Yogesh Londhe: So the first thing you should be doing is at least the measuring things in terms of page speed. And if you haven’t actually done a good job in understanding your current state, your page speed start. So we’re view this with the tools we talked about earlier at a basic level of using lab tests. Like the ones we talked about as well as [00:28:00] field data.

Yogesh Londhe: So you can use Patriot insights, Patriot insights, reveals a little bit of crux data. You also pull the press reports directly and give your users what they need. So at a bare, bare, bare minimum, consider meaning the industry best practices, thresholds, or performance. We also want to talk about other things too, right?

Yogesh Londhe: So not just support vitals are probably considered a time interactive and time before. Time interactive is, is important because if you’ve bought lots of third-party JavaScript loading your page, it’s probably providing a pretty negative experience. It’s their time to first bite. It’s also critical because if you haven’t considered how the hosting experience folds into these things with lots of PHP, for example, a floating in the background, it’s going to end up hurting your scores.

Yogesh Londhe: You should be considered things like object caching, or perhaps a better host. If you haven’t done the things, the correct way to ultimately improve the experience across the board. Next up, we also want to talk about conversion rate metrics. If you don’t get Christian metrics are lower than Israel, we’re expecting do more to improve it and see what you can do to match those best practices.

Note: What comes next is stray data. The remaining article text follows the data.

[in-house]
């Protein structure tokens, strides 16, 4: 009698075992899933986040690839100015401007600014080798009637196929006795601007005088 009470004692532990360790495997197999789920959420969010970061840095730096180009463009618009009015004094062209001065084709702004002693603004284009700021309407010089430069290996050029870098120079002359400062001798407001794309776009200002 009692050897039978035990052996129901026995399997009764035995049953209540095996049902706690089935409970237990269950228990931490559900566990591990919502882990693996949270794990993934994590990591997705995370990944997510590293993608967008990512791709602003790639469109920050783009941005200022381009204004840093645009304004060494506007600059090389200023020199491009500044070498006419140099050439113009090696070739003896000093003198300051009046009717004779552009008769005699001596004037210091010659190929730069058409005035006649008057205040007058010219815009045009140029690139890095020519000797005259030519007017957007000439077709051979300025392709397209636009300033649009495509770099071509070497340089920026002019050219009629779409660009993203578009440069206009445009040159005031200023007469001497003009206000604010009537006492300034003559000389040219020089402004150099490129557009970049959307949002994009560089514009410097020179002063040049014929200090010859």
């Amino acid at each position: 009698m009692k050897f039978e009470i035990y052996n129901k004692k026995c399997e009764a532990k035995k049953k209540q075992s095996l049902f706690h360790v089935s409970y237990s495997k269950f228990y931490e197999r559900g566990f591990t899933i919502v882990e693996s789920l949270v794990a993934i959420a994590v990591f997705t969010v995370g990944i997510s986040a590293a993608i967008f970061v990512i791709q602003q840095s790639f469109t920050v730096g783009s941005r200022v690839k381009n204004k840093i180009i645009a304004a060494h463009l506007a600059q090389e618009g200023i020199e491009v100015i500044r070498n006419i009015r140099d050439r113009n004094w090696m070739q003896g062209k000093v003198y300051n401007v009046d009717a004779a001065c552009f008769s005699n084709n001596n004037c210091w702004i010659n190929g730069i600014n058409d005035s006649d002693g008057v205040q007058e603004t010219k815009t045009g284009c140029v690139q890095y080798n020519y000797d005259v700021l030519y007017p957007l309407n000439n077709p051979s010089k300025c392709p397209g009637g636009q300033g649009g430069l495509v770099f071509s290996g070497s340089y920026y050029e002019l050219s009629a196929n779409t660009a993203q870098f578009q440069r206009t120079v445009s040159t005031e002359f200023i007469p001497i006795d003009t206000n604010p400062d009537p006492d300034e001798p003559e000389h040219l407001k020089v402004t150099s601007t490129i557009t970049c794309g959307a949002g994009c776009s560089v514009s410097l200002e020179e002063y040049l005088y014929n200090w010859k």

Yogesh Londhe: And if you haven’t done a good enough [00:29:00] job, there’s more, you probably can be doing. And if by any sense, you haven’t actually met these metrics. We want you to go back and focus on mediation before you move into the long-term, etc. Finally, in the blonde combined set goals, we want you to talk about this idea is a basic level of what we could do with property.

Yogesh Londhe: So as you ship a new feature, as you ship a new update, whatever it might be, you should be acting on this idea of how we can improve these integration experiences across the board. Have you actually done a good enough job to determine whether you’d be retesting the scores across. And over the long-term, what we’ve seen is that Google and other organizations being and so on have actually measured the scores in different ways over time.

Yogesh Londhe: So at core vitals ships, the new feature, which we know that was mentioned a couple of times have less fence. How will you respond to. So at the goalpost moves are requires new things. You’ll ultimately want to be measuring new things along the way for these page page experience metrics. [00:30:00] So this approach we’ve talked about is relatively neutral, regardless of what page experience metrics are measuring for.